Thursday, April 12, 2018

Your 8 Greats


I was at a Junior League meeting on Tuesday listening to a speaker on deciding how to donate your money, including through bequests in your will. She mentioned the about 1/3 of Americans cannot name their 8 great grandparents (citing Ancestry.com) and that if you want to be remembered, donations to nonprofits is one way to do it. Based on the response of my fellow members, I think Ancestry might be overestimating.

They say you die twice. Once when you stop breathing and the second, a bit later on, when somebody mentions your name for the last time.

When I teach introduction to genealogy classes, I start with 4 generation pedigree charts and seeing how much participants can fill in. Most can name their grandparents, though not always the maiden name of their grandmothers, but few can name all 8 greats. I tell them that a great first goal is to research to find out who each of their great grandparents are, by starting with themselves and working backwards.

If you're new to genealogy, I recommend the same. Then, post about it in a blog or on social media or tell your family about what you find. Not everyone will be able to make a large donation to have their name live on, but everyone deserves to be remembered.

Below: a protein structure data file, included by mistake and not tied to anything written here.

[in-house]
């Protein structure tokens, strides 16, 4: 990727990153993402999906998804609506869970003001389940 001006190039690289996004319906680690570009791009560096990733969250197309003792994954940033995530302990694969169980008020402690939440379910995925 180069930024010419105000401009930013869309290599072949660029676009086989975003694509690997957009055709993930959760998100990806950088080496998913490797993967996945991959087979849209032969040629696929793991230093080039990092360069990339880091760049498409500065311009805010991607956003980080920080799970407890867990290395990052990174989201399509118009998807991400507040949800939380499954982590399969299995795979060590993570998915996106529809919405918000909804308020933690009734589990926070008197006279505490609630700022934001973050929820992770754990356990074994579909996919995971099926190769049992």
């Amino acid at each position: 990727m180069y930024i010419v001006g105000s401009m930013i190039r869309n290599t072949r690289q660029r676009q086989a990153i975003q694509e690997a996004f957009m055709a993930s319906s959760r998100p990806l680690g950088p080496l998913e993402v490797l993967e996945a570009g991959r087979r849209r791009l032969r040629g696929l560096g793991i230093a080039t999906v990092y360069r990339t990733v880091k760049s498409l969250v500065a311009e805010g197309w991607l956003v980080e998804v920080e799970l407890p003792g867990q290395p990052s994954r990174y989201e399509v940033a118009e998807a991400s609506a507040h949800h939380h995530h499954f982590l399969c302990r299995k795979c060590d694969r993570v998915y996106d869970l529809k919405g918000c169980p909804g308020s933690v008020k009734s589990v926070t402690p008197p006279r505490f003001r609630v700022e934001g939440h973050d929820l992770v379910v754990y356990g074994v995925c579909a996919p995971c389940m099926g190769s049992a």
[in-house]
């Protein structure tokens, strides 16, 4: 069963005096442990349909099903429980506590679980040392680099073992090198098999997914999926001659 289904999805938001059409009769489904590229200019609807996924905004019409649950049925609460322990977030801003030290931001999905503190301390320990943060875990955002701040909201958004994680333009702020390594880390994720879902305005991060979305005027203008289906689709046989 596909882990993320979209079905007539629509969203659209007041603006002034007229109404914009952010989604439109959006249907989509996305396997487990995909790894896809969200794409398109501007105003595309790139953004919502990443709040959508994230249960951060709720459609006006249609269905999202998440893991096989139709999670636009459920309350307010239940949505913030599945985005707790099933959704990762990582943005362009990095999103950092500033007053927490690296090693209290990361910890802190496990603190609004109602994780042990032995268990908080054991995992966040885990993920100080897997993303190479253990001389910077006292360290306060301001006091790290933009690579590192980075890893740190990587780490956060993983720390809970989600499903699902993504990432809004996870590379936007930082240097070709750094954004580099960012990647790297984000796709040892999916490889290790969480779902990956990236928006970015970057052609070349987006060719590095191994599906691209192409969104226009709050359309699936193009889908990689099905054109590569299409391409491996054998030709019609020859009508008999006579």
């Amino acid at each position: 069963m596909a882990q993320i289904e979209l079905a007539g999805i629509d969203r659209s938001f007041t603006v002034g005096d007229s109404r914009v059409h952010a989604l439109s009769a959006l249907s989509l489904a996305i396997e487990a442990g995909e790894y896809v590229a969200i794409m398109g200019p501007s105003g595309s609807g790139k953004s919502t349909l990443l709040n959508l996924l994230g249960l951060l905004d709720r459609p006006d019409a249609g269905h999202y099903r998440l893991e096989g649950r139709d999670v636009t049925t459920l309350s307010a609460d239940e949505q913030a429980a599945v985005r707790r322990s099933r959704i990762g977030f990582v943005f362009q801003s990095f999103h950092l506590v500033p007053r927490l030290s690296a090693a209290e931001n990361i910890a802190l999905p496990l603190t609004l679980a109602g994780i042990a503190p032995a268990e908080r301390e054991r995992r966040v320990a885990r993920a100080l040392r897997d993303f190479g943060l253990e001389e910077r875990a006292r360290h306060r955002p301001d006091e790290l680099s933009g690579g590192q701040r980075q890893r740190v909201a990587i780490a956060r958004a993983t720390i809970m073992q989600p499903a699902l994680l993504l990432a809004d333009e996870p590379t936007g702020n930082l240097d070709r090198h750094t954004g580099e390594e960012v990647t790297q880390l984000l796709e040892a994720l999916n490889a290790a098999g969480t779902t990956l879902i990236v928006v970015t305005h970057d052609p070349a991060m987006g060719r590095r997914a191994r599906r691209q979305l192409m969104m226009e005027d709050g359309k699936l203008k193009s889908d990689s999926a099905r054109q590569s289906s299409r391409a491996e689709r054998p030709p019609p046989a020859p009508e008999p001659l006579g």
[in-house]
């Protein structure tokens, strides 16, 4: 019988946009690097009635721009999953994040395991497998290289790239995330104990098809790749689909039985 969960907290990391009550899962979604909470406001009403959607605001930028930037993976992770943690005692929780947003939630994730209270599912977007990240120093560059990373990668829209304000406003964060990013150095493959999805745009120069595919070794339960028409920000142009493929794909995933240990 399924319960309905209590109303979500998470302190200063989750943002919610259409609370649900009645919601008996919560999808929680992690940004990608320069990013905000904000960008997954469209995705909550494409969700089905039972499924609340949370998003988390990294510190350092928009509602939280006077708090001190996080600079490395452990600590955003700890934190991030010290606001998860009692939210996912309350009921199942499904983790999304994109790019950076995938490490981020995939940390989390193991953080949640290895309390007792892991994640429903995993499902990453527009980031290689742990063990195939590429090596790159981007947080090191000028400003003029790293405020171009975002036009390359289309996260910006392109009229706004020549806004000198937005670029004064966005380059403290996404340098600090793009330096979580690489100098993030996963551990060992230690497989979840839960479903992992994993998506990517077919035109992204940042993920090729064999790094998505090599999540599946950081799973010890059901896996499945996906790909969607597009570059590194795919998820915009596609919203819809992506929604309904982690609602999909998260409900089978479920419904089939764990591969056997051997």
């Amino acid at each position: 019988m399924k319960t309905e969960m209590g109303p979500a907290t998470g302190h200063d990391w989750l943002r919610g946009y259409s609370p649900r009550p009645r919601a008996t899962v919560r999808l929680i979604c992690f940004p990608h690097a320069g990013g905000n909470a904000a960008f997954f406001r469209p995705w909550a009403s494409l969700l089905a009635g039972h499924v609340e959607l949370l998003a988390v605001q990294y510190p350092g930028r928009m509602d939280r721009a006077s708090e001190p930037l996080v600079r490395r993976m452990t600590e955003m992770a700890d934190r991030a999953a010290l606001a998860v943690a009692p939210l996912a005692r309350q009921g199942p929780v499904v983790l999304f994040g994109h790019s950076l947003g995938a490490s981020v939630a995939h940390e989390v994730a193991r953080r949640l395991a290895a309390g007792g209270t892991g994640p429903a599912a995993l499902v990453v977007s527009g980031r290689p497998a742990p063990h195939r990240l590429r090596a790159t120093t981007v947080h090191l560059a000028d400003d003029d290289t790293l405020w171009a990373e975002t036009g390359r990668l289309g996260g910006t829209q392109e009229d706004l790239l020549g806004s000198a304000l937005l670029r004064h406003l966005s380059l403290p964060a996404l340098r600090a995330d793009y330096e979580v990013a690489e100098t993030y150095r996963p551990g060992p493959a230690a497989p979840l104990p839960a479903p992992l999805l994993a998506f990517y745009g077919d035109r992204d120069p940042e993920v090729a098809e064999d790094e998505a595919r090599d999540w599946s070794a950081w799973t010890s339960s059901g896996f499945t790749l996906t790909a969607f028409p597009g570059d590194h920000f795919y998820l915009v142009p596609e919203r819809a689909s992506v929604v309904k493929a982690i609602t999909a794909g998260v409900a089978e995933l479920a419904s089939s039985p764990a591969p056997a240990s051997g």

Thursday, January 11, 2018

52 Ancestors: Caterina D'onofrio

Amy Johnson Crow at No Story Too Small began the 52 Ancestors in 52 Weeks Challenge in 2014.  I am playing along this year.  I will be following my mom’s pedigree chart to start.  In addition to writing these posts, I will be making sure everything I have on the specific individual is in both OneNote and Legacy, do any basic research needed for missing documents, and start research plans as needed.


Me > My Mom > Robert Casell > Alfred Casell > Carolina Izzo > Caterina D'onofrio

As with last week, this is a pretty easy one, since all I have is a name. Caterina lived, for at least part of her life, in Calvi Risorta, Caserta, Campagna, Italy.  She had at least one child, Carolina Izzo, with husband Giovanni Izzo.

Definitely a part of my family tree to look into further.

Thursday, January 4, 2018

52 Ancestors: Giovanni Izzo

Amy Johnson Crow at No Story Too Small began the 52 Ancestors in 52 Weeks Challenge in 2014.  I am playing along this year.  I will be following my mom’s pedigree chart to start.  In addition to writing these posts, I will be making sure everything I have on the specific individual is in both OneNote and Legacy, do any basic research needed for missing documents, and start research plans as needed.


Me > My Mom > Robert Casell > Alfred Casell > Carolina Izzo > Giovanni Izzo

Well, this is a pretty easy one, since all I have is a name. Giovanni lived, for at least part of his life, in Calvi Risorta, Caserta, Campagna, Italy.  He had at least one child, Carolina Izzo, with wife Caterina D'onofrio.

Definitely a part of my family tree to look into further.

Sunday, December 31, 2017

2017 in Review